**Options for analyzing below detectable lab values**

**Simple options include:**

- If the % of below detectable (BD) is very high, analyze as a binary variable (detectable vs. undetectable)
- If %BD is moderate (<25%), create discrete categories (like tertiles, quartiles, or quintiles)
- If %BD is rare (<5%), and values are highly skewed, replace BD values with the LOD/2, where LOD = limit of detection
- If %BD is rare (<5%), and values are less skewed, replace BD values with the LOD/sqrt(2)

Options 3 and 4 can introduce bias and reduce power; if the %BD is extremely rare, this should have little effect on the results.

**More complex options:**

1. If the lab value is the outcome, use Tobit regression to handle BD values (note that lab value may first need to be normalized, depending on the software used):

In Stata: http://www.stata.com/help.cgi?tobit

In SAS: use proc lifereg or proc qlim: http://support.sas.com/documentation/cdl/en/statug/63033/HTML/default/viewer.htm#statug_lifereg_sect035.htm

2. Use multiple imputation to replace BD values with imputed values. The missing at random assumption is violated, so a modified approach using a Gibbs sampler is needed: http://www.ncbi.nlm.nih.gov/pmc/articles/PMC3596170/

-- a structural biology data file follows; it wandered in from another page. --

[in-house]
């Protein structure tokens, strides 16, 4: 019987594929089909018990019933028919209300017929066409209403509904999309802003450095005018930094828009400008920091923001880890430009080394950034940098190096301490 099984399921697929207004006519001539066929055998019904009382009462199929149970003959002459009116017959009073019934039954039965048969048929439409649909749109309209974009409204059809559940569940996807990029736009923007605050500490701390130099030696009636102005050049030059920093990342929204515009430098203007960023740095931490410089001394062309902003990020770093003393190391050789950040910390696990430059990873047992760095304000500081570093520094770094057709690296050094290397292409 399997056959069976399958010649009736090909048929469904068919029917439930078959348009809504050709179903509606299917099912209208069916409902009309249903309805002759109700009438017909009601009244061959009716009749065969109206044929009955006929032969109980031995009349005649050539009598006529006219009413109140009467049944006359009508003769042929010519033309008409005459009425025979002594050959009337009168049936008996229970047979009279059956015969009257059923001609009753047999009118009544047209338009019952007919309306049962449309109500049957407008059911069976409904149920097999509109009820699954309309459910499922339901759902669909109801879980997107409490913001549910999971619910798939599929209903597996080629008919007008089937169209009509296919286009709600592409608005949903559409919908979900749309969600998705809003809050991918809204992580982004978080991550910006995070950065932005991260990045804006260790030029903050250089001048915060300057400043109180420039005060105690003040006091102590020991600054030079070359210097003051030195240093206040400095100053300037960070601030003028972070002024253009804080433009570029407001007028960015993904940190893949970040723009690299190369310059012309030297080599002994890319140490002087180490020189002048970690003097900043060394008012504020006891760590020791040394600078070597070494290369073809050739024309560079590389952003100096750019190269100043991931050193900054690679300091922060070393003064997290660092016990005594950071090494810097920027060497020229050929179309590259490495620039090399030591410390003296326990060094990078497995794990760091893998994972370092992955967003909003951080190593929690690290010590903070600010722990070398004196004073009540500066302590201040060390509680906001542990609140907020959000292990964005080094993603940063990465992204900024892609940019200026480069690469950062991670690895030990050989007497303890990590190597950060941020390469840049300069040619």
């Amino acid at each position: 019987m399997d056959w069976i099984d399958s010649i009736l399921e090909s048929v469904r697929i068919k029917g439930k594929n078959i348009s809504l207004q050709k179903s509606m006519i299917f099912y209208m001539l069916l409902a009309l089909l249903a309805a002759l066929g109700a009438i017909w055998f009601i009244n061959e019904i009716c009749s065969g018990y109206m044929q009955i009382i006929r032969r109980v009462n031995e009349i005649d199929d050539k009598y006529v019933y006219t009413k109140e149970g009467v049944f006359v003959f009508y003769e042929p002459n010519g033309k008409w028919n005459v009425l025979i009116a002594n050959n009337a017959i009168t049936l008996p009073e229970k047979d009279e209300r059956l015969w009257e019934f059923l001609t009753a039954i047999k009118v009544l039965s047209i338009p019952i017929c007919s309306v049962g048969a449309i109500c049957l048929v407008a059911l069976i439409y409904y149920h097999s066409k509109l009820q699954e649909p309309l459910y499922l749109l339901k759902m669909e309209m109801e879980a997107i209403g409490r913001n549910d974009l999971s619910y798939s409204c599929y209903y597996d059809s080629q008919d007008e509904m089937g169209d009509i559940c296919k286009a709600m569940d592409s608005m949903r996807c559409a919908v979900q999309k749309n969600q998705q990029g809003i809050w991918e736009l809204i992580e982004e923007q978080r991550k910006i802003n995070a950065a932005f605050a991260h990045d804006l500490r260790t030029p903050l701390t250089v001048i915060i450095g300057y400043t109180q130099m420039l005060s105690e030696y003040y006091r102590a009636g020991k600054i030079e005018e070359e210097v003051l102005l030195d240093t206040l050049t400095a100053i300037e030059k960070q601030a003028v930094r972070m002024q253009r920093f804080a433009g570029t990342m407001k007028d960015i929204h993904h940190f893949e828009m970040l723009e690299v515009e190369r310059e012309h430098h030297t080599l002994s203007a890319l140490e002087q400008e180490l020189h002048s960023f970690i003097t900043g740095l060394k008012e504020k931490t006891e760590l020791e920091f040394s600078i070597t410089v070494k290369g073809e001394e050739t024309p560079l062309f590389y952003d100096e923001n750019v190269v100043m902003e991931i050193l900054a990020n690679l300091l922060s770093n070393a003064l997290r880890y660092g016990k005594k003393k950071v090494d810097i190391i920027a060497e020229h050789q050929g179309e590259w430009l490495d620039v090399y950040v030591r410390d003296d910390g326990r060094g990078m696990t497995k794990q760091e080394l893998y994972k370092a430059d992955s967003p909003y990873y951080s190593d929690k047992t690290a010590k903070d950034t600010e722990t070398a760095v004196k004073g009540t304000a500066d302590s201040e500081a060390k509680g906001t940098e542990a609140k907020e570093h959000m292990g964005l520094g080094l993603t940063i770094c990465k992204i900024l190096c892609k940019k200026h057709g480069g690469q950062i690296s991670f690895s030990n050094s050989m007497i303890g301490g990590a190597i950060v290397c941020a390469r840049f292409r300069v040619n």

3. Use propensity score weighting (model probability of being BD, then incorporate the result in the model using detectable values).

http://www.ncbi.nlm.nih.gov/pubmed/15923407

**References**:

Baker SG, Fitzmaurice GM, Freedman LS, Kramer BS. Simple adjustments for randomized trials with nonrandomly missing or censored outcomes arising from informative covariates. Biostatistics. 2006;7(1):29–40. [PubMed]

Hughes MD. Analysis and design issues for studies using censored biomarker measurements with an example of viral load measurements in HIV clinical trials. Stat Med. 2000;19:3171–3191. [PubMed]

Lambert D, Peterson B, Terpenning I. Nondetects, detection limits, and the probability of detection. J Am Stat Assoc. 1991;86:266–277.

Lubin JH, Colt JS, Camann D, Davis S, Cerhan JR, Severson RK, et al. Epidemiologic evaluation of measurement data in the presence of detection limits. Environ Health Perspect. 2004;112:1691–1696. [PMC free article] [PubMed]